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The fire that birthed an artist, fleeting art

I published two articles relating to Shany Van Den Berg's exhibition (In)filtration of Time, showing at Circa Cape Town. One a review (in Business Day), the other an interview (in the Cape Times), feature.

Below is an unedited version of the feature:

On the upper reaches of Shany van der Berg’s kitchen wall hangs a small painting of red flames. It is kind of out of sync with the slick monochrome décor of her stylish pad. Yet it is probably the most important feature of her home as it marks the end of a life she once led as well as heralding a new beginning, leading to the one she lives now. This seemingly arbitrary painting is also pivotal to understanding her new solo exhibition opening at the Circa Cape Town this week (October 4). Titled (in) filteration of time it consists of a diverse mix of works ranging from portraits, hanging installation pieces, a few sculptures and books. The latter consists of drawings, artworks she committed to making every day for a year in the run-up to the exhibition.

“It was hectic at first,” she recalls standing in her modest studio at the back of her small Stellenbosch home.

“It would be 11.30pm at night and I would realise I only had half an hour left to do it. Now I don’t have to make the time, it chooses me.”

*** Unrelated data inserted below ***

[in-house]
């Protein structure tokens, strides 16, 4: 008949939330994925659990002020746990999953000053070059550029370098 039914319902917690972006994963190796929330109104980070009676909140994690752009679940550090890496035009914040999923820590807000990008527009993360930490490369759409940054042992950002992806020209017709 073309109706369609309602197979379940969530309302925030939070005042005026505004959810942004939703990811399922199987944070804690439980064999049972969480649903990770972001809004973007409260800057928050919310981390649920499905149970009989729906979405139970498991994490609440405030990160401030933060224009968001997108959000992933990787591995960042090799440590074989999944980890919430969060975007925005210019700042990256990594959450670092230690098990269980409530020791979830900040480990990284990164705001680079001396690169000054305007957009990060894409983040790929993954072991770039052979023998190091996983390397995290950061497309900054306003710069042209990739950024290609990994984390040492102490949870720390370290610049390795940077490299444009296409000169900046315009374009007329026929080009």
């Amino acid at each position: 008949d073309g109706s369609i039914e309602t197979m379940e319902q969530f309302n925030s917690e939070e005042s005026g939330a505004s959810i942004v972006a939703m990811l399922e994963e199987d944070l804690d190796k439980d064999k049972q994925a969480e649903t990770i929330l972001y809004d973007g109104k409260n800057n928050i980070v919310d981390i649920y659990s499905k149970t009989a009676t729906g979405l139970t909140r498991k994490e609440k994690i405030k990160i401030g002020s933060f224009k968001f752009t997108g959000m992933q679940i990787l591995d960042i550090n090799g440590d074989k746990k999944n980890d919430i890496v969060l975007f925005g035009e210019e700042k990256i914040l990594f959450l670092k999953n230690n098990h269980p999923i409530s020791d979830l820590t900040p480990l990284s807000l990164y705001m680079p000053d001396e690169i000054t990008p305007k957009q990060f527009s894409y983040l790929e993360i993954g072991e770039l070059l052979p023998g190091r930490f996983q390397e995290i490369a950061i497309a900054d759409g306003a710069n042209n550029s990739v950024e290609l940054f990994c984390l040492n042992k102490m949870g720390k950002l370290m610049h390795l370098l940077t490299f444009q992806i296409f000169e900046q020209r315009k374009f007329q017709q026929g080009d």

Over time as the drawings accumulated and the monthly ‘books’ or journals emerged and started to take on a uniform look, she felt more confident about the undertaking, which echoed her commitment to being an artist. They function as documents of her creative thoughts, her life and the events that stood out each day. There is a drawing of Zuma, her grandchild and a snapshot a friend sent via Whatsapp. I suspect there are images somewhere in it of flames too, for however much Van den Berg’s art appears to deal with the fleetingness of life, its ebb and flow, she returns to that day, 24 years ago when she arrived to her home in Paarl to find it burning to the ground.

She wasn’t sure if her three children were trapped inside and having lost both her parents months previously, she sharply felt in that moment that she stared at the flames licking at the walls of her home she had lost everything. Later, recalling that day, circling the trauma of it, she would paint the flames.

“They were red, like